The World Health Organization (WHO) said Wednesday that about 28 million vaccine doses have been administered so far in the fight against the COVID-19 pandemic – largely in the wealthiest countries.
WHO Emergencies Director Michael Ryan said around 46 countries had started their coronavirus vaccination campaigns – of which 38 were high-income countries.
"We've about 28 million vaccine doses that have been administered so far. Five different vaccines or platforms have been used," he told a live WHO social media event.
"Forty-six countries, approximately, are now vaccinating. But only one of those countries is a low-income country," he said.
"There are populations out there who want and need vaccines who are not going to get them unless and until we begin to share better.
The novel coronavirus has killed more than 1.96 million people since the outbreak emerged in China in December 2019, while more than 91.5 million cases have been registered, according to an AFP tally from official sources.
The figures are based on daily tolls provided by health authorities in each country and exclude later reevaluations by statistical organizations.
Reaping the consequences
"We're entering into ... a second year of this; it could even be tougher, given the transmission dynamics," said Ryan, as new, seemingly more contagious variants of the virus are circulating.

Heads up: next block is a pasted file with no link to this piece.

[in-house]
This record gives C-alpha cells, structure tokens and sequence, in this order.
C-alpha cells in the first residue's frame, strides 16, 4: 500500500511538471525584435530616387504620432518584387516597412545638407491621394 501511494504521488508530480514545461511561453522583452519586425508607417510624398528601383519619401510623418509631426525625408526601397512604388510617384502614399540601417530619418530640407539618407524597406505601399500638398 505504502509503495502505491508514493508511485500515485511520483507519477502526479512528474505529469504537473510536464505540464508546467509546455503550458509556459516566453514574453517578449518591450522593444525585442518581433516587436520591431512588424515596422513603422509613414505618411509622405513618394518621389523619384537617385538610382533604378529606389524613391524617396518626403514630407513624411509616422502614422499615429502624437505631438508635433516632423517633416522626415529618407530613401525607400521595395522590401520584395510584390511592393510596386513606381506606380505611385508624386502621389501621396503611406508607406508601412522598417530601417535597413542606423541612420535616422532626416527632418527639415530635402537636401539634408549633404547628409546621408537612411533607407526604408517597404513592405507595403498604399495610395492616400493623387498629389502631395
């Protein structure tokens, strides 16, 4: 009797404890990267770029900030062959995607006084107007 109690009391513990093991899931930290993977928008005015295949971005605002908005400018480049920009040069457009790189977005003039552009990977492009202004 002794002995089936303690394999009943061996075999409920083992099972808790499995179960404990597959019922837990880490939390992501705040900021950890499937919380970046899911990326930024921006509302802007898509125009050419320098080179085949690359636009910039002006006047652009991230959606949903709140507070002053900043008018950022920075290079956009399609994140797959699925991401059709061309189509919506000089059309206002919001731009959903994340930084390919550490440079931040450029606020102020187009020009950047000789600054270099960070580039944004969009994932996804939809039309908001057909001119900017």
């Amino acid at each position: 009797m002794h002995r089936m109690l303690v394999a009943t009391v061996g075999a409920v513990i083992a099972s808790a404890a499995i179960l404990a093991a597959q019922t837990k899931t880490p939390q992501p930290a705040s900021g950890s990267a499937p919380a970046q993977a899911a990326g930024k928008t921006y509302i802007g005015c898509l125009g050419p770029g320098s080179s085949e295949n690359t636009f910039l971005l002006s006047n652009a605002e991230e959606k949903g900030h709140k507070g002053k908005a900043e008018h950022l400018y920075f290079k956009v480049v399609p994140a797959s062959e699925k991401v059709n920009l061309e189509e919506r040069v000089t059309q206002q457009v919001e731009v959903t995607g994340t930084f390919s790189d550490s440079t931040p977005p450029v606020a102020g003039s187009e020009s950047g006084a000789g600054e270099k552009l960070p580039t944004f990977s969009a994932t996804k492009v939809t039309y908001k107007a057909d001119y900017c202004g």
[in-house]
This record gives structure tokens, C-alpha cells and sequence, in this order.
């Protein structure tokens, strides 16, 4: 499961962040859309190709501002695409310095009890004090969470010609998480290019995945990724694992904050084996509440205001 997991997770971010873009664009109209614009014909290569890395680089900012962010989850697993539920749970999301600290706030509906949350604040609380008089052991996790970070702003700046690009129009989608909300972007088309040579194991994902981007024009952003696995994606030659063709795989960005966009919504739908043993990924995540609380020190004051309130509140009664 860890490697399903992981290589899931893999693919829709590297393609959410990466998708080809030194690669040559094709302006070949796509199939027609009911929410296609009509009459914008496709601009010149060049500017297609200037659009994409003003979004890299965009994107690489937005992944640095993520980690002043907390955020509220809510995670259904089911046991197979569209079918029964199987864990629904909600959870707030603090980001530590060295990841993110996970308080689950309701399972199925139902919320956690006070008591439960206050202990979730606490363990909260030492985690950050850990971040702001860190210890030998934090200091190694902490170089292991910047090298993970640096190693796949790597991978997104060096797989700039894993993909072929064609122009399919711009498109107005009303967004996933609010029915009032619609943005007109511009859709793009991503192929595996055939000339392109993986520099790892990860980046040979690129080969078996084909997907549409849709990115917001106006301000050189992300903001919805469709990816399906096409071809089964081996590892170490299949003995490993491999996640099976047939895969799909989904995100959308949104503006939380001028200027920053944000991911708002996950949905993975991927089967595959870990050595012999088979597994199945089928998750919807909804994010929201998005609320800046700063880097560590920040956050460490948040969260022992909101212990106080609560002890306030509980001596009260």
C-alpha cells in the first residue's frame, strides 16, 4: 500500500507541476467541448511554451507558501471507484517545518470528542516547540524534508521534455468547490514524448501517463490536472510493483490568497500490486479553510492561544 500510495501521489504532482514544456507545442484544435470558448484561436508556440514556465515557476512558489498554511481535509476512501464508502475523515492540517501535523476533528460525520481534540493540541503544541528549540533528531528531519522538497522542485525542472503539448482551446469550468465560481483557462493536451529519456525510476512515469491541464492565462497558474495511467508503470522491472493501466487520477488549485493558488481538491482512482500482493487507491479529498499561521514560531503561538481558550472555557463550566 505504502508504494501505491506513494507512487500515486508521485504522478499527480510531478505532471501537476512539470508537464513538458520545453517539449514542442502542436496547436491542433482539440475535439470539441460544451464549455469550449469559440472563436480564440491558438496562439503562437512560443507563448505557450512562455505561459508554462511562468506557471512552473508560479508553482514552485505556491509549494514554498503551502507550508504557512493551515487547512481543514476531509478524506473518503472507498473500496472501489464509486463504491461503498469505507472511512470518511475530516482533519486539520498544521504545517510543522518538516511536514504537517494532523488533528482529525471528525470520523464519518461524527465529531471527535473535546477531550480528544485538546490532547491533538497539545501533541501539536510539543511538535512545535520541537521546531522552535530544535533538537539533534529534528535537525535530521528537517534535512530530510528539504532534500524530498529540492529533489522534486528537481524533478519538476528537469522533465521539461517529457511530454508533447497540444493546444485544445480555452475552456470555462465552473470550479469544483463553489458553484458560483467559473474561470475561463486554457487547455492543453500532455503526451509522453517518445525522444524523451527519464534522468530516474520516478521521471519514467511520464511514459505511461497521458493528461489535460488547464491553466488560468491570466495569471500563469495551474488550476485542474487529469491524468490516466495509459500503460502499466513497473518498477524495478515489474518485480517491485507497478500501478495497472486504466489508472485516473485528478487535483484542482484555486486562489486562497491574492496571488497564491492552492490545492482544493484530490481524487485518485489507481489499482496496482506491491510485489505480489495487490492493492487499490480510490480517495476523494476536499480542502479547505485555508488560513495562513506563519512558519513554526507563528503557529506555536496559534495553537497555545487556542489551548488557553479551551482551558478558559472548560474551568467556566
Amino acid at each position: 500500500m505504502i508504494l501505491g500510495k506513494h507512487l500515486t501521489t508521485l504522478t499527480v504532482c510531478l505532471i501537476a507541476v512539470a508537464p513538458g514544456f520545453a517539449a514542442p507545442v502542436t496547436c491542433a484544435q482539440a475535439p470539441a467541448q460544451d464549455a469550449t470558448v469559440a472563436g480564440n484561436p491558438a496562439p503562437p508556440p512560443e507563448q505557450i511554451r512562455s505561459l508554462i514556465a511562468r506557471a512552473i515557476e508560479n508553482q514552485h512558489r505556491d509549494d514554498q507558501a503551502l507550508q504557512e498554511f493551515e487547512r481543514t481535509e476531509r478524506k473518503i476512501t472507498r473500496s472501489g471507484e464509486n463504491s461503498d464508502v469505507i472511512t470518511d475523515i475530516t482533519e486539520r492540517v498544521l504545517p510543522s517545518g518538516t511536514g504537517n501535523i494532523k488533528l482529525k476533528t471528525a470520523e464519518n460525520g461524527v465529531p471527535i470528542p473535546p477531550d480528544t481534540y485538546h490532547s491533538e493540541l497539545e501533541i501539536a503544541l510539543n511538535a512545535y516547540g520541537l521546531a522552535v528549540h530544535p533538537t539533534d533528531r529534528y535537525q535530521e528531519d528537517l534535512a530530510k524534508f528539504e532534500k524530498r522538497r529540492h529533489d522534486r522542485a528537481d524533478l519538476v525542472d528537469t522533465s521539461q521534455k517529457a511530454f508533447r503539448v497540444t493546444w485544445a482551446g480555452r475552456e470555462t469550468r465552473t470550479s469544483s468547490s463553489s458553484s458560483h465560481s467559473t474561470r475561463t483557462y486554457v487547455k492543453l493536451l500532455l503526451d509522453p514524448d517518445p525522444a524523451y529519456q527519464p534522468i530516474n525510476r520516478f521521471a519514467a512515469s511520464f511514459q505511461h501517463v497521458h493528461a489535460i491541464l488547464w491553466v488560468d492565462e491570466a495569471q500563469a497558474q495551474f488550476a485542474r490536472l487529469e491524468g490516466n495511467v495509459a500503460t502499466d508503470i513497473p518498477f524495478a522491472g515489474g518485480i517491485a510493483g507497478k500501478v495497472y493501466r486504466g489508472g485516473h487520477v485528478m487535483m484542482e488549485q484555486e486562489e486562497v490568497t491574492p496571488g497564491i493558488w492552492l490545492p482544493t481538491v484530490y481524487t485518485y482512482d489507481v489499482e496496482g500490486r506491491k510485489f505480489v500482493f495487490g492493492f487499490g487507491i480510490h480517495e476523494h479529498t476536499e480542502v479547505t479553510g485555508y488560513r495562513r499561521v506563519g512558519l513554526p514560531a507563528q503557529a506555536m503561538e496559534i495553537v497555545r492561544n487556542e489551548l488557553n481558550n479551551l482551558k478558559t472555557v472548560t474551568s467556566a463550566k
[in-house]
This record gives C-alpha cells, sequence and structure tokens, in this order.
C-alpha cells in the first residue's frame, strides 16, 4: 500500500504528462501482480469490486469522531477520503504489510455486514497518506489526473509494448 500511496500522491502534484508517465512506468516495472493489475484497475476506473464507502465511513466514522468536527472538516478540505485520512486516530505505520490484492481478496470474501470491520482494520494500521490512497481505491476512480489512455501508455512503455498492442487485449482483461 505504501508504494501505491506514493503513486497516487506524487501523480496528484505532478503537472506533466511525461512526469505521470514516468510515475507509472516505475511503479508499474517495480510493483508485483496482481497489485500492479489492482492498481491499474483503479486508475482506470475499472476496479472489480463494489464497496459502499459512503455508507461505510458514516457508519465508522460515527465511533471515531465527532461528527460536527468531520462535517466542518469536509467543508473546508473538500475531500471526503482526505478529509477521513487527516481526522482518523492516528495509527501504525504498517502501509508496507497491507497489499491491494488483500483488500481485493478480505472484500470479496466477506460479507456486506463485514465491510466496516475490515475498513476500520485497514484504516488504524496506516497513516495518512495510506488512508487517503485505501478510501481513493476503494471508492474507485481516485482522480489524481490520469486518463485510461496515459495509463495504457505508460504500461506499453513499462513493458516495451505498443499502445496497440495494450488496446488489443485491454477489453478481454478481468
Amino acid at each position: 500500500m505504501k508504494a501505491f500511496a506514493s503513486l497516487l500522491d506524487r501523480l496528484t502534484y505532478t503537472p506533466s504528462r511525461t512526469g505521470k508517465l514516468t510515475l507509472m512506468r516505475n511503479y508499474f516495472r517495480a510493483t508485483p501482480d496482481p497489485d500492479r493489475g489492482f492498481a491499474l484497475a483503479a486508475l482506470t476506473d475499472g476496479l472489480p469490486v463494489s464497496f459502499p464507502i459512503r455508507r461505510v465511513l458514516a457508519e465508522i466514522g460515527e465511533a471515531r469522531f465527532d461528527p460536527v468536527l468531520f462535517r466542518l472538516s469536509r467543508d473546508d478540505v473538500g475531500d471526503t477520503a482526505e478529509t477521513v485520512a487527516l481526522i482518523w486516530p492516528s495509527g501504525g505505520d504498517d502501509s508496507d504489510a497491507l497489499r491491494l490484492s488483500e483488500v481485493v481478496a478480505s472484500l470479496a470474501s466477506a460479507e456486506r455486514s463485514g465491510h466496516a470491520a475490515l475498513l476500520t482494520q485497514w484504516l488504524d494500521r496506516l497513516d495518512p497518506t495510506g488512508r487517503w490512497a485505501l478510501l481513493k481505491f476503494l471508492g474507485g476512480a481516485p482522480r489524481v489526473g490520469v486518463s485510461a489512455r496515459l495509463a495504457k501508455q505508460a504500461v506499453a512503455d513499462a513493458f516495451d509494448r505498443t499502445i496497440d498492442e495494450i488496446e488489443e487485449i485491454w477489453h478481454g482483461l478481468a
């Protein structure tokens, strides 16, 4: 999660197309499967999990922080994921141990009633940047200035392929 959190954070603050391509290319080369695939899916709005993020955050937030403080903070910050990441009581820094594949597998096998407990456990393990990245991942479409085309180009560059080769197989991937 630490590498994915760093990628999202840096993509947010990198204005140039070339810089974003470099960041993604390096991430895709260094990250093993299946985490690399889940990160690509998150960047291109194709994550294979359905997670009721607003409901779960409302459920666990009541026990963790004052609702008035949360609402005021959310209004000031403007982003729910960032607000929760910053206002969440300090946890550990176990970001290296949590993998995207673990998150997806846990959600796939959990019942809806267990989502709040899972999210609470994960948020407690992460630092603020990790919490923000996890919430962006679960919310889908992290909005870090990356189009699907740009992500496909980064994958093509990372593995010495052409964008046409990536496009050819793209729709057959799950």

Maria Van Kerkhove, the WHO's COVID-19 technical lead, said the recent "explosive increase" in cases witnessed in some European countries was down to changes in social mixing over the Christmas and New Year holiday season.
"We, right now, are reaping the consequences of what took place in previous weeks," she said.
"In some countries, the situation will get a lot worse before it gets better."
Meanwhile, Ryan said poor government message management on the risks surrounding COVID-19 had been a major element in driving the spread of the disease.
"If you're only communicating because you have to, because you're spinning the message for this week, and it's all about reputation management and staying out of political trouble; if you're communicating on that basis, you will wash up on the rocks," he said.
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